After three years of curating a variety of fine coffees from multiple roasters in his Redwood City, Calif., coffee shop, Bliss Coffee owner Jimmy Huang has launched a roasting company of his own, recruiting some of Bliss’s coffee talent for the venture. However, the newly launched company, Red Giant Coffee Roasters, is not intended to dominate the selection at Bliss Coffee.
“We decided to go a different route when it comes to roasting and how to operate the multiroaster café,” Huang told Daily Coffee News, adding that it would be a disservice to the existing patrons to discontinue the excellent coffees with which they’re familiar and that they already know they enjoy.”We’re going to keep serving coffee from these great roasters that we’ve been working with.”
Those roasters include names such as Four Barrel (San Francisco), Verve (Santa Cruz, Calif.), Heart (Portland, Ore.) and Chromatic (San Jose, Calif.). Said Huang. Red Giant will now join that roster, and Huang is confident that the quality of his own roasts will earn support by customers alongside the shop’s other offerings. The roastery, which launched earlier this month, will also eventually roast for wholesale clients in the area.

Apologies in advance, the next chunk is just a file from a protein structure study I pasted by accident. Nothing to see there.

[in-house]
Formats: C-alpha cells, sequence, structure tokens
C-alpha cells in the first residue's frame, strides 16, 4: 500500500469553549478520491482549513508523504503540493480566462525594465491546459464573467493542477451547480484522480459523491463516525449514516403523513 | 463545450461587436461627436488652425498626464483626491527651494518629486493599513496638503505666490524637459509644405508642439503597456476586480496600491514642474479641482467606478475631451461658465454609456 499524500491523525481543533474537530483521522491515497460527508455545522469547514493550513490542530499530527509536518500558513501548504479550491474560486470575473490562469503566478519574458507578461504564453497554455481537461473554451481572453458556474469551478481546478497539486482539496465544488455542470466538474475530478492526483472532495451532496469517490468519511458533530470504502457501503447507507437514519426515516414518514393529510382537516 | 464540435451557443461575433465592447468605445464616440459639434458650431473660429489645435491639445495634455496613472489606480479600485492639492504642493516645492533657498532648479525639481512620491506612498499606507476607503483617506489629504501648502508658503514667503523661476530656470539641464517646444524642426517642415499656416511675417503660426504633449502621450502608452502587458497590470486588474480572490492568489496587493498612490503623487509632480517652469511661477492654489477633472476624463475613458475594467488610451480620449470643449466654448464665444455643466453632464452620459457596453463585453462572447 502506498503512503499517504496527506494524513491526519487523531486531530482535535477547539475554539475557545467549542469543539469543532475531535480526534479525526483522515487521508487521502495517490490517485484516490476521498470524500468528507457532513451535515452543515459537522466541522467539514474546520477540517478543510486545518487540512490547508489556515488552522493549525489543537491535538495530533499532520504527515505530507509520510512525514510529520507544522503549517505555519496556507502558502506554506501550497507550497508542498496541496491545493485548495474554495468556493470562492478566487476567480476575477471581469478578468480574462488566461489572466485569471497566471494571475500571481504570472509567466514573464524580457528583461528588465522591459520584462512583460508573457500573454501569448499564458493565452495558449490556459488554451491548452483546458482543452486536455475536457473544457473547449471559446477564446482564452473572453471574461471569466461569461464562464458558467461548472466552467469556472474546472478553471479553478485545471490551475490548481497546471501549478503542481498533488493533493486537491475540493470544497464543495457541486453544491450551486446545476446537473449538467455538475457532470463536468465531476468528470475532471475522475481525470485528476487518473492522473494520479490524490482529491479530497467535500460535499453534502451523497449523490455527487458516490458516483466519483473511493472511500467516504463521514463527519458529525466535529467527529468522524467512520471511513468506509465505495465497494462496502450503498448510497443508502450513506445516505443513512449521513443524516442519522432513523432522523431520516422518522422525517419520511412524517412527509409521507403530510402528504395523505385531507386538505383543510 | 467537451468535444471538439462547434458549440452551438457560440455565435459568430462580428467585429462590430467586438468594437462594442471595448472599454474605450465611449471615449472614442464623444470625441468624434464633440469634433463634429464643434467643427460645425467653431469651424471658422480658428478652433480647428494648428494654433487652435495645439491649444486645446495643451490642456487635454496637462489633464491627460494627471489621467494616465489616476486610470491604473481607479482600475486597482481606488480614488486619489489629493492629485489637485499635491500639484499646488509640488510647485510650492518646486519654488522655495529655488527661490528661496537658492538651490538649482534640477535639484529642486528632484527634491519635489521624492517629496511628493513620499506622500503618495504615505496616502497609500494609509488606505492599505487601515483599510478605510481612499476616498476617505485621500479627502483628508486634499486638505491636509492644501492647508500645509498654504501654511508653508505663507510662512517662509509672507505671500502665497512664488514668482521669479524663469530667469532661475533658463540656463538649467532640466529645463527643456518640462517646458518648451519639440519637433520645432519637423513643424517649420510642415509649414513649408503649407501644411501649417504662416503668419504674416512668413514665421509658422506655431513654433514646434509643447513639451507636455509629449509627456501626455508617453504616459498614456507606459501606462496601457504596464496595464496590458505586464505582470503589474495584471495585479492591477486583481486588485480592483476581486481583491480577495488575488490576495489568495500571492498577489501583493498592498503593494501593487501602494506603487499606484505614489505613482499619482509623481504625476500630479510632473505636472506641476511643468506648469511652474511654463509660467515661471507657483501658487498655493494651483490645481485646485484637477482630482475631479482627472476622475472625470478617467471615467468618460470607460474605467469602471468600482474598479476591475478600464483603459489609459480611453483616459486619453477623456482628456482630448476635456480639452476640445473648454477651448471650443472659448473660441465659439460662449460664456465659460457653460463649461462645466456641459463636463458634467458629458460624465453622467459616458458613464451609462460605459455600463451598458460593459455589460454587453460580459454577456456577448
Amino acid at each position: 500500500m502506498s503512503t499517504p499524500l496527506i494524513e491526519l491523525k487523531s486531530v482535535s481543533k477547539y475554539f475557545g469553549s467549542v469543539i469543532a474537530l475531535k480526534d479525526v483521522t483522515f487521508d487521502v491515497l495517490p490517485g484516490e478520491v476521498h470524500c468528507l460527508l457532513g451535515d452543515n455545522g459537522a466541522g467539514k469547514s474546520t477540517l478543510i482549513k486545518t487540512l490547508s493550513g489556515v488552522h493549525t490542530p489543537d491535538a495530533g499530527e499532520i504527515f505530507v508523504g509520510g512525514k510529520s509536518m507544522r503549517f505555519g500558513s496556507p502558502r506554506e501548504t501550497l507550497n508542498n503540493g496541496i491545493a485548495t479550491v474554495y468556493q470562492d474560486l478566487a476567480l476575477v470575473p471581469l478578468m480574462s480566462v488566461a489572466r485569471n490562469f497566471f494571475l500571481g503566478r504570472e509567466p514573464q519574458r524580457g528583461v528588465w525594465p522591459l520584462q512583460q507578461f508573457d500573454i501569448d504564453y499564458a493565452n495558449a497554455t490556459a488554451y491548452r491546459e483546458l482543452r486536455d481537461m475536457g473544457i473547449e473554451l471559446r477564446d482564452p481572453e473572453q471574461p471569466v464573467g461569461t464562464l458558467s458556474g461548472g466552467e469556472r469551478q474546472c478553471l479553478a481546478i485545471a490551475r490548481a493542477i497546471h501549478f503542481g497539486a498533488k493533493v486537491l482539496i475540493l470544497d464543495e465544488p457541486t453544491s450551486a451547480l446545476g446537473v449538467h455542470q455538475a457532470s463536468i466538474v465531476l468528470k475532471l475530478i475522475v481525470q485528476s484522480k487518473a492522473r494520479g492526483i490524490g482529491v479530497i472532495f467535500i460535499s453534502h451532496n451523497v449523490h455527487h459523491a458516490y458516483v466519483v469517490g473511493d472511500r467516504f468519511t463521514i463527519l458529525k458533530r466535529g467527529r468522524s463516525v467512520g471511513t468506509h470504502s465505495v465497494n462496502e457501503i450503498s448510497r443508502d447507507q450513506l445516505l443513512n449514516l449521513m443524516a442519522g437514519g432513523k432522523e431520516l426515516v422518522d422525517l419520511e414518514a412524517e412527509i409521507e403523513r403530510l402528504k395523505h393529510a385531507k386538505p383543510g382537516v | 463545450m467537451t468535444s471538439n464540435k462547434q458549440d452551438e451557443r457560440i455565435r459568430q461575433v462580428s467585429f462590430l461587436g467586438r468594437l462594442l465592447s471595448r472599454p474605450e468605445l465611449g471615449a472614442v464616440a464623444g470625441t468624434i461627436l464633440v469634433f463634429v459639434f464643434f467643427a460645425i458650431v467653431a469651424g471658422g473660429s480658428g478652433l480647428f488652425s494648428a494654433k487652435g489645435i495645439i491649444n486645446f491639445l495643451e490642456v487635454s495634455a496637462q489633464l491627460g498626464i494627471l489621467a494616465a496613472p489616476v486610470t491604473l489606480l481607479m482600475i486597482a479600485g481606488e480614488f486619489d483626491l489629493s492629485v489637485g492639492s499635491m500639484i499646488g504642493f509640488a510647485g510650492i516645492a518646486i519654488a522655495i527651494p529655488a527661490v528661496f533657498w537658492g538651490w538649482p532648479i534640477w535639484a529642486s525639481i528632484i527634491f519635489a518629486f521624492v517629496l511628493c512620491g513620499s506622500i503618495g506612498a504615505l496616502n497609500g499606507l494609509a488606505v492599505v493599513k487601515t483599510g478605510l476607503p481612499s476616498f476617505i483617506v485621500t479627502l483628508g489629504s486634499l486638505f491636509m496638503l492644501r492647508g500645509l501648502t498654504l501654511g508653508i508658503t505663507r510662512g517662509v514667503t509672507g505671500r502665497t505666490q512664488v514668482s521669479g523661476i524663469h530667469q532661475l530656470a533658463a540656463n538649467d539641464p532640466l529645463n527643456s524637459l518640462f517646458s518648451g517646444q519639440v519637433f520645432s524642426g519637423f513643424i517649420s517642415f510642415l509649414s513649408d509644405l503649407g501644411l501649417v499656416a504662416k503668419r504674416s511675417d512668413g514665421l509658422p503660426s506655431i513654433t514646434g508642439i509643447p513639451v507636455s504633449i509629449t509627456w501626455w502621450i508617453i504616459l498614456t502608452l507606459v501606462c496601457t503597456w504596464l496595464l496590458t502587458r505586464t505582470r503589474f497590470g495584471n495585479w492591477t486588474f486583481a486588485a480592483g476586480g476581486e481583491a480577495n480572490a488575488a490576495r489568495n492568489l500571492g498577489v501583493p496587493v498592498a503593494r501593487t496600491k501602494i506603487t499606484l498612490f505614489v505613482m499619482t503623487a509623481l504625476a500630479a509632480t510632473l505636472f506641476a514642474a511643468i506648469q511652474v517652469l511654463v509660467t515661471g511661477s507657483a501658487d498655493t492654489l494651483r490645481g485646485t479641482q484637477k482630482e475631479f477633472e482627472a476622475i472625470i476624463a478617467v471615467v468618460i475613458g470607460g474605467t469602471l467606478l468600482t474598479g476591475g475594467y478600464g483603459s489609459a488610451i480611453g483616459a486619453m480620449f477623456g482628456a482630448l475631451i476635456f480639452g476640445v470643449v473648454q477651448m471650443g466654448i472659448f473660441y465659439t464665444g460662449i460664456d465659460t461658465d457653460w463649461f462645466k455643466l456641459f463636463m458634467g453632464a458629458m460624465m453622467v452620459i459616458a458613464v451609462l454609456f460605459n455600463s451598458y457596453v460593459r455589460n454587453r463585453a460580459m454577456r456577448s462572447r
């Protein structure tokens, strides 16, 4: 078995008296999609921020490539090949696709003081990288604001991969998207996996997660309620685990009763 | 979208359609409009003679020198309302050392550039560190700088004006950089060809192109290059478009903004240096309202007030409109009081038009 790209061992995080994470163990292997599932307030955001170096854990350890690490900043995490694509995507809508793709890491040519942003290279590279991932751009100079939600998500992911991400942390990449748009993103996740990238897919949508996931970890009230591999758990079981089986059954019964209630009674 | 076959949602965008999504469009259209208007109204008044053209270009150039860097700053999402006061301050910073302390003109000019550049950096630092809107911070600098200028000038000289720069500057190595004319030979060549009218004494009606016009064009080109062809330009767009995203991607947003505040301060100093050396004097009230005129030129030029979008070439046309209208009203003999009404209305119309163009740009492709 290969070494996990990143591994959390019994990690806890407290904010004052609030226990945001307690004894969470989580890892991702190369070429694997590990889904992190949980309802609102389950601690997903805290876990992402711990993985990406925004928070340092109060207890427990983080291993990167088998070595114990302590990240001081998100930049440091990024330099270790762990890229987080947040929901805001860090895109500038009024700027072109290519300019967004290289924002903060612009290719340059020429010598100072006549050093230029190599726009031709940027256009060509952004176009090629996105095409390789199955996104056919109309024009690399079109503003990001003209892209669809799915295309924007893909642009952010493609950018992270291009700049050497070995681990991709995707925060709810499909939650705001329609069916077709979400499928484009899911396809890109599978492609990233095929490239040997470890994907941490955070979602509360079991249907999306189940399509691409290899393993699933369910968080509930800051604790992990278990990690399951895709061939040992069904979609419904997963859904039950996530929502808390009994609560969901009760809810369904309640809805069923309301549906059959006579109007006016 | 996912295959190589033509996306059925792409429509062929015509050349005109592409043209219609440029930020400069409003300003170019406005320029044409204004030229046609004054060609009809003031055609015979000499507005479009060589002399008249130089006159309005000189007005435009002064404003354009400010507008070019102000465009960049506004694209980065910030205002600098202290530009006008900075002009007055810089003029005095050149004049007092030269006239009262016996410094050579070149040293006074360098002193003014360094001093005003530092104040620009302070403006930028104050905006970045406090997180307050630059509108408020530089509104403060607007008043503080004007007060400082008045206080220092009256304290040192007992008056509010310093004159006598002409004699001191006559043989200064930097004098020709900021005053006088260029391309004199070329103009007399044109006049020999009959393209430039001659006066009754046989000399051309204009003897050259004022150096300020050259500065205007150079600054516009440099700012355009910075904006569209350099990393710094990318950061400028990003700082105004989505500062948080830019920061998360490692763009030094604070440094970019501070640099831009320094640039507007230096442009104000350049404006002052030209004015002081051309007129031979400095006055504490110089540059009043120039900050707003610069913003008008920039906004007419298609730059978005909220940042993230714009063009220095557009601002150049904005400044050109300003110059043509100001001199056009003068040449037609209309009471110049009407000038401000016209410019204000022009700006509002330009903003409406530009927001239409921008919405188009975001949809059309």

“Our main philosophy is: What is in the bean, and which roast profile will bring out those flavors?” Huang said of the new company’s treatment of greens sourced by way of Café Imports, Olam and Royal Coffee, then roasted mostly by head roaster Erik Jennings in a San Franciscan SF-6 coffee roaster situated in a 850-square-foot facility in Palo Alto, about 15 minutes from the café. Huang said that while Red Giant tends to stop well before second crack, they’ll develop a coffee as deeply as it takes to highlight its most attractive natural characteristics, whether it’s earthy and nutty or floral and fruity.
To determine where each coffee lands, Red Giant uses Bliss Coffee’s Mahlkonig EK43 to grind for cuppings, manual pourover and Fetco batch drip flavor evaluations. “Drip coffee is something we take seriously here,” said Huang, noting how Bliss’s proximity to a train station drives a lot of grab-and-go traffic their way. A Mazzer Robur also grinds for regular and a Mahlkonig K30 Air grinds decaf espresso at the 650-square-foot café, which is prepared on a La Marzocco Strada MP.
Testing each roast on all methods is a central concern for Red Giant at this early stage, as they continue to dial in their profiles and develop a wider selection of sturdy roasted offerings before making a concerted push into wholesale.
“Our main focus right now is getting production down right, roasting on a consistent basis and solving any problems that come in,” said Huang. “The next step is to try to get a good espresso out there.”